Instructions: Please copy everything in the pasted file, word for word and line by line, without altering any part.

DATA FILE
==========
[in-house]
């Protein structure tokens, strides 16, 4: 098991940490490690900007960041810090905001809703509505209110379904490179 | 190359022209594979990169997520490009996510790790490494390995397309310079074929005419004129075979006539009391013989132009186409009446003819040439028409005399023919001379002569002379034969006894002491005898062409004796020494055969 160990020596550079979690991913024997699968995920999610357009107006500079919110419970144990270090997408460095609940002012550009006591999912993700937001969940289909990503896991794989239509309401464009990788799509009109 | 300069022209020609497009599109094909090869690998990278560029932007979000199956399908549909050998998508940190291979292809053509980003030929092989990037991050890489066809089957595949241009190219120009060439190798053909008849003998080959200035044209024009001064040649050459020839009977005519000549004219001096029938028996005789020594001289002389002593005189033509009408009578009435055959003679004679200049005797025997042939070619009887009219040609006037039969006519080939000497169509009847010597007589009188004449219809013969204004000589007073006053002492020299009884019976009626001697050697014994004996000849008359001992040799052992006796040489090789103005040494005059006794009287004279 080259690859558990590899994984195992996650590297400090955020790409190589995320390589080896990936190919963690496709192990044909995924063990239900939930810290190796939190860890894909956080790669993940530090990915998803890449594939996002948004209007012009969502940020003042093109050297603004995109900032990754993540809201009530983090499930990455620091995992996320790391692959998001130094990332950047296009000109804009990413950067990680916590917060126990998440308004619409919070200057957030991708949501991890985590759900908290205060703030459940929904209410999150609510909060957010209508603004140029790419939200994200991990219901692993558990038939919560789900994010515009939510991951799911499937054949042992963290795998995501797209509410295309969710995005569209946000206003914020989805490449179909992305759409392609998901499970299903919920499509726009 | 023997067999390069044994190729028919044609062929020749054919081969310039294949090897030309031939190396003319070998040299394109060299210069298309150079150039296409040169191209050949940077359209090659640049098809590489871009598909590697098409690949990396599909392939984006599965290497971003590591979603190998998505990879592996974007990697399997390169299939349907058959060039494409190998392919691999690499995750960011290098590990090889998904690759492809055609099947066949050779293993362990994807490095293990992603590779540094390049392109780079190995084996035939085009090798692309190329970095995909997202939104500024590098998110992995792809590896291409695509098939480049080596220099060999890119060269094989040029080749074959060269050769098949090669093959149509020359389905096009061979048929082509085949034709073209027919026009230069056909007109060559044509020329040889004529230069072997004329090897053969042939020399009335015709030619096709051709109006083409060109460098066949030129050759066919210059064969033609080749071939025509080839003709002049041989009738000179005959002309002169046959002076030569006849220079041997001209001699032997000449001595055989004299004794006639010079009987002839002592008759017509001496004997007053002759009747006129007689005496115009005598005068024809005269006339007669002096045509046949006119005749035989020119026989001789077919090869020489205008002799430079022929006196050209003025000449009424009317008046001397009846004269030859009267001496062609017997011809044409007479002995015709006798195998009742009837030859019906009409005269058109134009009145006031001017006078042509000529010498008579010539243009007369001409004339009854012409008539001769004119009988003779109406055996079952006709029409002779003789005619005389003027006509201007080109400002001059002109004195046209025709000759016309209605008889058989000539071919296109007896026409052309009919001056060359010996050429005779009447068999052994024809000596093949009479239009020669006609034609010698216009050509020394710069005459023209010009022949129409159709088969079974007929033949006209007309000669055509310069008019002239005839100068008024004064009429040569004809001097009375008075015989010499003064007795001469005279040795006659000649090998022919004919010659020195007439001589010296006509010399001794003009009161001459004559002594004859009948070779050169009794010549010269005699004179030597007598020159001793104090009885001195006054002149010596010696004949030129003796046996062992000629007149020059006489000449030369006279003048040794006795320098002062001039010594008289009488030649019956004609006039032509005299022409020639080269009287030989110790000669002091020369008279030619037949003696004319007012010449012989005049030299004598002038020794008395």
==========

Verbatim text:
[in-house]
């Protein structure tokens, strides 16, 4: 098991940490490690900007960041810090905001809703509505209110379904490179 | 190359022209594979990169997520490009996510790790490494390995397309310079074929005419004129075979006539009391013989132009186409009446003819040439028409005399023919001379002569002379034969006894002491005898062409004796020494055969 160990020596550079979690991913024997699968995920999610357009107006500079919110419970144990270090997408460095609940002012550009006591999912993700937001969940289909990503896991794989239509309401464009990788799509009109 | 300069022209020609497009599109094909090869690998990278560029932007979000199956399908549909050998998508940190291979292809053509980003030929092989990037991050890489066809089957595949241009190219120009060439190798053909008849003998080959200035044209024009001064040649050459020839009977005519000549004219001096029938028996005789020594001289002389002593005189033509009408009578009435055959003679004679200049005797025997042939070619009887009219040609006037039969006519080939000497169509009847010597007589009188004449219809013969204004000589007073006053002492020299009884019976009626001697050697014994004996000849008359001992040799052992006796040489090789103005040494005059006794009287004279 080259690859558990590899994984195992996650590297400090955020790409190589995320390589080896990936190919963690496709192990044909995924063990239900939930810290190796939190860890894909956080790669993940530090990915998803890449594939996002948004209007012009969502940020003042093109050297603004995109900032990754993540809201009530983090499930990455620091995992996320790391692959998001130094990332950047296009000109804009990413950067990680916590917060126990998440308004619409919070200057957030991708949501991890985590759900908290205060703030459940929904209410999150609510909060957010209508603004140029790419939200994200991990219901692993558990038939919560789900994010515009939510991951799911499937054949042992963290795998995501797209509410295309969710995005569209946000206003914020989805490449179909992305759409392609998901499970299903919920499509726009 | 023997067999390069044994190729028919044609062929020749054919081969310039294949090897030309031939190396003319070998040299394109060299210069298309150079150039296409040169191209050949940077359209090659640049098809590489871009598909590697098409690949990396599909392939984006599965290497971003590591979603190998998505990879592996974007990697399997390169299939349907058959060039494409190998392919691999690499995750960011290098590990090889998904690759492809055609099947066949050779293993362990994807490095293990992603590779540094390049392109780079190995084996035939085009090798692309190329970095995909997202939104500024590098998110992995792809590896291409695509098939480049080596220099060999890119060269094989040029080749074959060269050769098949090669093959149509020359389905096009061979048929082509085949034709073209027919026009230069056909007109060559044509020329040889004529230069072997004329090897053969042939020399009335015709030619096709051709109006083409060109460098066949030129050759066919210059064969033609080749071939025509080839003709002049041989009738000179005959002309002169046959002076030569006849220079041997001209001699032997000449001595055989004299004794006639010079009987002839002592008759017509001496004997007053002759009747006129007689005496115009005598005068024809005269006339007669002096045509046949006119005749035989020119026989001789077919090869020489205008002799430079022929006196050209003025000449009424009317008046001397009846004269030859009267001496062609017997011809044409007479002995015709006798195998009742009837030859019906009409005269058109134009009145006031001017006078042509000529010498008579010539243009007369001409004339009854012409008539001769004119009988003779109406055996079952006709029409002779003789005619005389003027006509201007080109400002001059002109004195046209025709000759016309209605008889058989000539071919296109007896026409052309009919001056060359010996050429005779009447068999052994024809000596093949009479239009020669006609034609010698216009050509020394710069005459023209010009022949129409159709088969079974007929033949006209007309000669055509310069008019002239005839100068008024004064009429040569004809001097009375008075015989010499003064007795001469005279040795006659000649090998022919004919010659020195007439001589010296006509010399001794003009009161001459004559002594004859009948070779050169009794010549010269005699004179030597007598020159001793104090009885001195006054002149010596010696004949030129003796046996062992000629007149020059006489000449030369006279003048040794006795320098002062001039010594008289009488030649019956004609006039032509005299022409020639080269009287030989110790000669002091020369008279030619037949003696004319007012010449012989005049030299004598002038020794008395």